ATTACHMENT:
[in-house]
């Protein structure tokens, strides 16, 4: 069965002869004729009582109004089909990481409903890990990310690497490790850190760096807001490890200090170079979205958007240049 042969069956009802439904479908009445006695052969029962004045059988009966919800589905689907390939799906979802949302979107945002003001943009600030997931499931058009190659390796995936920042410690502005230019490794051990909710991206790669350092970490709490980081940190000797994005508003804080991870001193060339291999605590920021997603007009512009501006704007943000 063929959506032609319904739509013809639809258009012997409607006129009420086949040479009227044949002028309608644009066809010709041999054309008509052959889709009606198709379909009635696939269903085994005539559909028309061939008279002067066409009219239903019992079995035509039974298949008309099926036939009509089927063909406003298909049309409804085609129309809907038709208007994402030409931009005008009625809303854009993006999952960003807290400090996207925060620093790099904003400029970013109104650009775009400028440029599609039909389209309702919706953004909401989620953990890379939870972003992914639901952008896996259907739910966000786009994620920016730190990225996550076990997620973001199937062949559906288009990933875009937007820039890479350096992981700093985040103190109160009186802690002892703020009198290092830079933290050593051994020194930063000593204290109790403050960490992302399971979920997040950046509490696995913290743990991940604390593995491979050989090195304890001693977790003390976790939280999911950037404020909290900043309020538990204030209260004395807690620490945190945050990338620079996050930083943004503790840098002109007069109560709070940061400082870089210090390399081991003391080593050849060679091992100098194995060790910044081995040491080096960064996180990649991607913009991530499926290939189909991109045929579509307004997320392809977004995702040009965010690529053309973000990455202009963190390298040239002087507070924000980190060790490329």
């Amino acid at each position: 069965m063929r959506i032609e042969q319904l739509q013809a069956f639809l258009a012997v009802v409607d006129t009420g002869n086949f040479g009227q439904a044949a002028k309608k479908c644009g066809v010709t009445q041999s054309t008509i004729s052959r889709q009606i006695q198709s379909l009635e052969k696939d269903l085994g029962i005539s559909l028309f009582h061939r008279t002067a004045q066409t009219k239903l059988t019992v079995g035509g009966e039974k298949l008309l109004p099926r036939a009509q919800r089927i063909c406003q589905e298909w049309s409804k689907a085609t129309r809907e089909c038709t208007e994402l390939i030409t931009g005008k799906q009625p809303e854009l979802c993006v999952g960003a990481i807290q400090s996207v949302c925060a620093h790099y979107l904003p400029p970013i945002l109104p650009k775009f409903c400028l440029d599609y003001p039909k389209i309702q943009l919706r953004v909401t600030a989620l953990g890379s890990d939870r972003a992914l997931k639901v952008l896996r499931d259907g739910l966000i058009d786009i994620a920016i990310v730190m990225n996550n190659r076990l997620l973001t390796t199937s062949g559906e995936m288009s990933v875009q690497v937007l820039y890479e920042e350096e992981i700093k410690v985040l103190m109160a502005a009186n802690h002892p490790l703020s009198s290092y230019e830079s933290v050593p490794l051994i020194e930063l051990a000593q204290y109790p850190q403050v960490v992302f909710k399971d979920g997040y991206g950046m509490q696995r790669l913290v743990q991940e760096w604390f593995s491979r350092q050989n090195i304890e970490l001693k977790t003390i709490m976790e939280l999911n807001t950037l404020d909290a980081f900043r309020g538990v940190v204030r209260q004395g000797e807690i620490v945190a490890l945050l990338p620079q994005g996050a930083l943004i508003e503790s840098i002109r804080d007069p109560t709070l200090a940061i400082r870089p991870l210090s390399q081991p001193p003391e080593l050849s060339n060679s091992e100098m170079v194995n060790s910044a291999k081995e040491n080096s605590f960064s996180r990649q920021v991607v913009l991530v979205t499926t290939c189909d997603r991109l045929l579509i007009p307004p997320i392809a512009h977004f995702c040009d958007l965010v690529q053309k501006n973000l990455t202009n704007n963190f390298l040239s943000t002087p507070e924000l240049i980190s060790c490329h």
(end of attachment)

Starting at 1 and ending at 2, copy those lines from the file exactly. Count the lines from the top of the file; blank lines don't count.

[in-house]
């Protein structure tokens, strides 16, 4: 069965002869004729009582109004089909990481409903890990990310690497490790850190760096807001490890200090170079979205958007240049 042969069956009802439904479908009445006695052969029962004045059988009966919800589905689907390939799906979802949302979107945002003001943009600030997931499931058009190659390796995936920042410690502005230019490794051990909710991206790669350092970490709490980081940190000797994005508003804080991870001193060339291999605590920021997603007009512009501006704007943000 063929959506032609319904739509013809639809258009012997409607006129009420086949040479009227044949002028309608644009066809010709041999054309008509052959889709009606198709379909009635696939269903085994005539559909028309061939008279002067066409009219239903019992079995035509039974298949008309099926036939009509089927063909406003298909049309409804085609129309809907038709208007994402030409931009005008009625809303854009993006999952960003807290400090996207925060620093790099904003400029970013109104650009775009400028440029599609039909389209309702919706953004909401989620953990890379939870972003992914639901952008896996259907739910966000786009994620920016730190990225996550076990997620973001199937062949559906288009990933875009937007820039890479350096992981700093985040103190109160009186802690002892703020009198290092830079933290050593051994020194930063000593204290109790403050960490992302399971979920997040950046509490696995913290743990991940604390593995491979050989090195304890001693977790003390976790939280999911950037404020909290900043309020538990204030209260004395807690620490945190945050990338620079996050930083943004503790840098002109007069109560709070940061400082870089210090390399081991003391080593050849060679091992100098194995060790910044081995040491080096960064996180990649991607913009991530499926290939189909991109045929579509307004997320392809977004995702040009965010690529053309973000990455202009963190390298040239002087507070924000980190060790490329």